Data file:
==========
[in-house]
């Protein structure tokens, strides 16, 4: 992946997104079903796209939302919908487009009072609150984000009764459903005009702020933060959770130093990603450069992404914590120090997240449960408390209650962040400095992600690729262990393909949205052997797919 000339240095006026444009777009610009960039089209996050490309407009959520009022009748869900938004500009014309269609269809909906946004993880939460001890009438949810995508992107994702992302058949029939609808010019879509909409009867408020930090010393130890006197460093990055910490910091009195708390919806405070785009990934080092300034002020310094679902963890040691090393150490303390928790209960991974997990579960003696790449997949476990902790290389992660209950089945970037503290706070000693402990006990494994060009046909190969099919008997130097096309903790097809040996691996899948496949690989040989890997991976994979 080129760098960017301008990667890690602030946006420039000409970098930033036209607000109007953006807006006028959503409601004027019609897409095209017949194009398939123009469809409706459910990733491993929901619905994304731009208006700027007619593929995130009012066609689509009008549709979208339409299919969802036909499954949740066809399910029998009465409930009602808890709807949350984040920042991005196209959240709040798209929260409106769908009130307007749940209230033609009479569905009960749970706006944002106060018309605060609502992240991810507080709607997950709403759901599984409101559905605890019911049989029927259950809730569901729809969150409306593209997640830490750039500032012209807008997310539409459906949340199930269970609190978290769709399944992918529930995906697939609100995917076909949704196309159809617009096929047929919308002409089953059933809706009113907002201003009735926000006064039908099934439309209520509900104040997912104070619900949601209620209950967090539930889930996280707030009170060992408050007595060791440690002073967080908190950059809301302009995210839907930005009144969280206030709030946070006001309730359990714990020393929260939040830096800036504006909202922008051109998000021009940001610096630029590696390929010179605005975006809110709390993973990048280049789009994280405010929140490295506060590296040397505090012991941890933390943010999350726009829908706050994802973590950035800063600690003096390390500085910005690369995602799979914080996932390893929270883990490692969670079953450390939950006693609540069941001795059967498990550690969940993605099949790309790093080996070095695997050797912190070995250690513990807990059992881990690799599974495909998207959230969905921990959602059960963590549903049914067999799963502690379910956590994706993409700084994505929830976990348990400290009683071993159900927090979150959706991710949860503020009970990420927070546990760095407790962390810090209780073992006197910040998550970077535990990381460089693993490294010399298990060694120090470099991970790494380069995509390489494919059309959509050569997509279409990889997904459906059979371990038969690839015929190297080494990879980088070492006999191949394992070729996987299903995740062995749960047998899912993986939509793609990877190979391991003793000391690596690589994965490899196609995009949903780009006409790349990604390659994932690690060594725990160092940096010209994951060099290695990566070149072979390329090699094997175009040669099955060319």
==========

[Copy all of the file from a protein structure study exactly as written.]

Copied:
[in-house]
């Protein structure tokens, strides 16, 4: 992946997104079903796209939302919908487009009072609150984000009764459903005009702020933060959770130093990603450069992404914590120090997240449960408390209650962040400095992600690729262990393909949205052997797919 000339240095006026444009777009610009960039089209996050490309407009959520009022009748869900938004500009014309269609269809909906946004993880939460001890009438949810995508992107994702992302058949029939609808010019879509909409009867408020930090010393130890006197460093990055910490910091009195708390919806405070785009990934080092300034002020310094679902963890040691090393150490303390928790209960991974997990579960003696790449997949476990902790290389992660209950089945970037503290706070000693402990006990494994060009046909190969099919008997130097096309903790097809040996691996899948496949690989040989890997991976994979 080129760098960017301008990667890690602030946006420039000409970098930033036209607000109007953006807006006028959503409601004027019609897409095209017949194009398939123009469809409706459910990733491993929901619905994304731009208006700027007619593929995130009012066609689509009008549709979208339409299919969802036909499954949740066809399910029998009465409930009602808890709807949350984040920042991005196209959240709040798209929260409106769908009130307007749940209230033609009479569905009960749970706006944002106060018309605060609502992240991810507080709607997950709403759901599984409101559905605890019911049989029927259950809730569901729809969150409306593209997640830490750039500032012209807008997310539409459906949340199930269970609190978290769709399944992918529930995906697939609100995917076909949704196309159809617009096929047929919308002409089953059933809706009113907002201003009735926000006064039908099934439309209520509900104040997912104070619900949601209620209950967090539930889930996280707030009170060992408050007595060791440690002073967080908190950059809301302009995210839907930005009144969280206030709030946070006001309730359990714990020393929260939040830096800036504006909202922008051109998000021009940001610096630029590696390929010179605005975006809110709390993973990048280049789009994280405010929140490295506060590296040397505090012991941890933390943010999350726009829908706050994802973590950035800063600690003096390390500085910005690369995602799979914080996932390893929270883990490692969670079953450390939950006693609540069941001795059967498990550690969940993605099949790309790093080996070095695997050797912190070995250690513990807990059992881990690799599974495909998207959230969905921990959602059960963590549903049914067999799963502690379910956590994706993409700084994505929830976990348990400290009683071993159900927090979150959706991710949860503020009970990420927070546990760095407790962390810090209780073992006197910040998550970077535990990381460089693993490294010399298990060694120090470099991970790494380069995509390489494919059309959509050569997509279409990889997904459906059979371990038969690839015929190297080494990879980088070492006999191949394992070729996987299903995740062995749960047998899912993986939509793609990877190979391991003793000391690596690589994965490899196609995009949903780009006409790349990604390659994932690690060594725990160092940096010209994951060099290695990566070149072979390329090699094997175009040669099955060319």